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Bowyers at Isley Walton 2021


Bowyers' shield on Stone Cottage


The Queen Anne Manor House


Parish Church with newly restored tower


Grave of John Gilles Shields 1857-1943


The Churchyard Service 6 June 2021 (photo SML)


Mark Stretton, John Gilles Shields, David Laxton, Simon Leach


The Farmhouse Threshing Hall

For 260 years between 1629 and 1890, the Bowyers' Company owned a farming estate at the village of Isley Walton in Leicestershire which had been bequeathed to it by our great benefactor, James Wood. It was the income from farm rents on that estate that enabled the Bowyers to survive as a Company for the long term after military longbow-making died out. It originally comprised 260 acres, and in 1824 the Bowyers purchased an adjacent 147 acres. The estate included a handsome Manor House, a village school and a small parish church.

On Sunday 6 June 2021 a small party of Bowyers, led by the Master, David Laxton, with Past Master Tony Kench, Court Asst Simon Leach, Hon Court Asst Sinclair Rogers and Freeman Mark Stretton, assembled at Isley Walton to take part in a service of rededication of the parish church following the completion of repairs to the church tower roof and rendering, to which the Bowyers' Company had made a modest financial contribution.

John Gilles Shields had been living at the Manor House since 1882 as estate manager, and after the estate was sold to Lord Donington in 1890 and sold on to the Gretton family in 1895, he remained there throughout. In 1928 when a plan was afoot to turn it all into a housing estate, Shields raised the funds to buy the estate back from the Grettons for the Shields family in order to preserve it for farming, and so it remains to this day. To commemorate the historic connection with the Bowyers, he installed Bowyers' shields of stone on several of the estate buildings.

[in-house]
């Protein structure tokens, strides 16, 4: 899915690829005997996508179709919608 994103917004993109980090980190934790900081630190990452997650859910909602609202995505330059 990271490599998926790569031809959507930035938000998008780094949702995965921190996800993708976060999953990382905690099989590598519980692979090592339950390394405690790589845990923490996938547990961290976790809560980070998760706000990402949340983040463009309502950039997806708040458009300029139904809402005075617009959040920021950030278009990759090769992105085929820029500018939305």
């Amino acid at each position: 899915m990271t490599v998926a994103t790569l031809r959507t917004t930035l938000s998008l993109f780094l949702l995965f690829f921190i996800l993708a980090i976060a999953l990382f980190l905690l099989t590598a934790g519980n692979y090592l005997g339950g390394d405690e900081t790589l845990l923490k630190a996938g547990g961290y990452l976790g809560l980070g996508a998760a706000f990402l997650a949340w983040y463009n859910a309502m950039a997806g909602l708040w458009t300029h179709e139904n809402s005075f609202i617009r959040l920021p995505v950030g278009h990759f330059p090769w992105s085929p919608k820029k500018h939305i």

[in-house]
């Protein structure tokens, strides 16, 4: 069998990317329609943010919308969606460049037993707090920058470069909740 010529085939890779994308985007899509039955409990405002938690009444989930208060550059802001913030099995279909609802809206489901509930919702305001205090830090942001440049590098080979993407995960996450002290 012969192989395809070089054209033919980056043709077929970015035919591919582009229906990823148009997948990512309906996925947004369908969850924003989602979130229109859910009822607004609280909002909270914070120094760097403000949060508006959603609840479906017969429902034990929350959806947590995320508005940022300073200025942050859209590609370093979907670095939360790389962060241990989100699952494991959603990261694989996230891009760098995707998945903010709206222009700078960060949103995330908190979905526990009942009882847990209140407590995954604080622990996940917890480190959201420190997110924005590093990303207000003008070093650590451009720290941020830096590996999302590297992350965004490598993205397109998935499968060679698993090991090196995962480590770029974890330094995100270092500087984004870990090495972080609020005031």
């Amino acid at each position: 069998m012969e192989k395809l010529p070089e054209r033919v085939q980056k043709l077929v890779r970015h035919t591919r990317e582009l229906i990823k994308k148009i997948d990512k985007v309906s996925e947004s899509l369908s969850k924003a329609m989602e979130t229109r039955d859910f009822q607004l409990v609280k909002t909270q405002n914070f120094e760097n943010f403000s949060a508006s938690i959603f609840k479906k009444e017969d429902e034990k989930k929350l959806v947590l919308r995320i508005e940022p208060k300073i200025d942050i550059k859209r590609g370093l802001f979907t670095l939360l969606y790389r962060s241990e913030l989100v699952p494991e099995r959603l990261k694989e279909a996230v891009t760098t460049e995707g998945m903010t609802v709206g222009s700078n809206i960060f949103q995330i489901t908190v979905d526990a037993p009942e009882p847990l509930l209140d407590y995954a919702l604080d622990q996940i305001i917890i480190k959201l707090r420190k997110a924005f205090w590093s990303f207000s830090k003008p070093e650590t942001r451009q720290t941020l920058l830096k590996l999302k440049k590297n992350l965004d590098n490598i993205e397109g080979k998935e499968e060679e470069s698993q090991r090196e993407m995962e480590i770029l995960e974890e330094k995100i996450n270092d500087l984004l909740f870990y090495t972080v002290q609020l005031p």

The estate was later split and sold on as separate farms, and the Manor House sold as a separate grand residence, but the Shields family retains an impressively strong presence in the immediate area. John Gilles Shields' great-gransdon, also John Gilles Shields, is PCC Treasurer and owns and runs the Donington Park Farmhouse hotel and wedding venue nearby. His cousin Robert Shields is PCC Secretary, and runs the family's main business of quarrying (currently producing mass quantities of limestone for HS2 railway tracks). The parish church graveyard has a high proportion of Shields family gravestones, including the first JGS: John Gilles Shields JP CC (1857-1943).

The rededication evensong service at 6pm that Sunday was held just outside the churchyard in the Manor House grounds, conducted by the Rev Canon Mary Gregory in perfect June evening weather with over 30 present. Like many country parish churches these days, Isley Walton is part of a multi-parish family grouping, normally with just monthly services; the choir members on this occasion were welcome visitors from St Helen's, Ashby de le Zouch.

It was evident that the Shields family had provided most of the funding for the church repairs, but the Bowyers were given high prominence: it is evident that the connection is much valued. After the service we adjourned to John Shields' Donington Park Farmhouse Hotel, a charming complex of immaculately restored 1720s buildings with a medieval threshing hall, for a delightful evening of outdoor socialising. There was much commitment to keep the Bowyers' connection alive.

Past Master Tony Kench

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